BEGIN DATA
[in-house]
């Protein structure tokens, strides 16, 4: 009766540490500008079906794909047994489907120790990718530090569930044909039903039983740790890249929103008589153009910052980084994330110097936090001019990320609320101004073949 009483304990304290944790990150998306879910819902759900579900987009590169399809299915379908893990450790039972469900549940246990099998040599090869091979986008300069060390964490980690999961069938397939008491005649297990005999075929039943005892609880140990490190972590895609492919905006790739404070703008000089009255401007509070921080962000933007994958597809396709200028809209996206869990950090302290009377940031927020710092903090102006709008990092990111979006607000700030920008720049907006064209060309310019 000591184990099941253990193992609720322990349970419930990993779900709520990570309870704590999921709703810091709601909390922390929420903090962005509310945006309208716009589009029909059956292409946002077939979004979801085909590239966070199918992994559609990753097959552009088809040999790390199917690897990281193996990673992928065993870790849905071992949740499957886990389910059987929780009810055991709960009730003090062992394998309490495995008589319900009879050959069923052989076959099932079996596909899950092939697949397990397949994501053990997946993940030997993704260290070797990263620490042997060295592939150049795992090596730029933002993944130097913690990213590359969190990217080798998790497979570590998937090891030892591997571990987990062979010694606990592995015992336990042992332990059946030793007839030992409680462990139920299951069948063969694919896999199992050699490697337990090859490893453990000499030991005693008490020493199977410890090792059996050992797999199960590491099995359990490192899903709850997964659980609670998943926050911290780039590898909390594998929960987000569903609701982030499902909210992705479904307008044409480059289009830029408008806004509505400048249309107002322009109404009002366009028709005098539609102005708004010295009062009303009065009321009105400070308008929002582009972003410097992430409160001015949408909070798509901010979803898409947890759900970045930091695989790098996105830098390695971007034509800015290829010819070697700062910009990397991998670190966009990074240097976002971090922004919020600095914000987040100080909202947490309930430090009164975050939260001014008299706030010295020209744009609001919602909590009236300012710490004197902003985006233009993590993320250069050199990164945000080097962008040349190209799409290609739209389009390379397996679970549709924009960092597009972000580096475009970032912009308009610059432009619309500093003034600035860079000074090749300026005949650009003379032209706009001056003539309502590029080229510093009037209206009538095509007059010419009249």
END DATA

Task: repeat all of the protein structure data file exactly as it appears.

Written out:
[in-house]
């Protein structure tokens, strides 16, 4: 009766540490500008079906794909047994489907120790990718530090569930044909039903039983740790890249929103008589153009910052980084994330110097936090001019990320609320101004073949 009483304990304290944790990150998306879910819902759900579900987009590169399809299915379908893990450790039972469900549940246990099998040599090869091979986008300069060390964490980690999961069938397939008491005649297990005999075929039943005892609880140990490190972590895609492919905006790739404070703008000089009255401007509070921080962000933007994958597809396709200028809209996206869990950090302290009377940031927020710092903090102006709008990092990111979006607000700030920008720049907006064209060309310019 000591184990099941253990193992609720322990349970419930990993779900709520990570309870704590999921709703810091709601909390922390929420903090962005509310945006309208716009589009029909059956292409946002077939979004979801085909590239966070199918992994559609990753097959552009088809040999790390199917690897990281193996990673992928065993870790849905071992949740499957886990389910059987929780009810055991709960009730003090062992394998309490495995008589319900009879050959069923052989076959099932079996596909899950092939697949397990397949994501053990997946993940030997993704260290070797990263620490042997060295592939150049795992090596730029933002993944130097913690990213590359969190990217080798998790497979570590998937090891030892591997571990987990062979010694606990592995015992336990042992332990059946030793007839030992409680462990139920299951069948063969694919896999199992050699490697337990090859490893453990000499030991005693008490020493199977410890090792059996050992797999199960590491099995359990490192899903709850997964659980609670998943926050911290780039590898909390594998929960987000569903609701982030499902909210992705479904307008044409480059289009830029408008806004509505400048249309107002322009109404009002366009028709005098539609102005708004010295009062009303009065009321009105400070308008929002582009972003410097992430409160001015949408909070798509901010979803898409947890759900970045930091695989790098996105830098390695971007034509800015290829010819070697700062910009990397991998670190966009990074240097976002971090922004919020600095914000987040100080909202947490309930430090009164975050939260001014008299706030010295020209744009609001919602909590009236300012710490004197902003985006233009993590993320250069050199990164945000080097962008040349190209799409290609739209389009390379397996679970549709924009960092597009972000580096475009970032912009308009610059432009619309500093003034600035860079000074090749300026005949650009003379032209706009001056003539309502590029080229510093009037209206009538095509007059010419009249």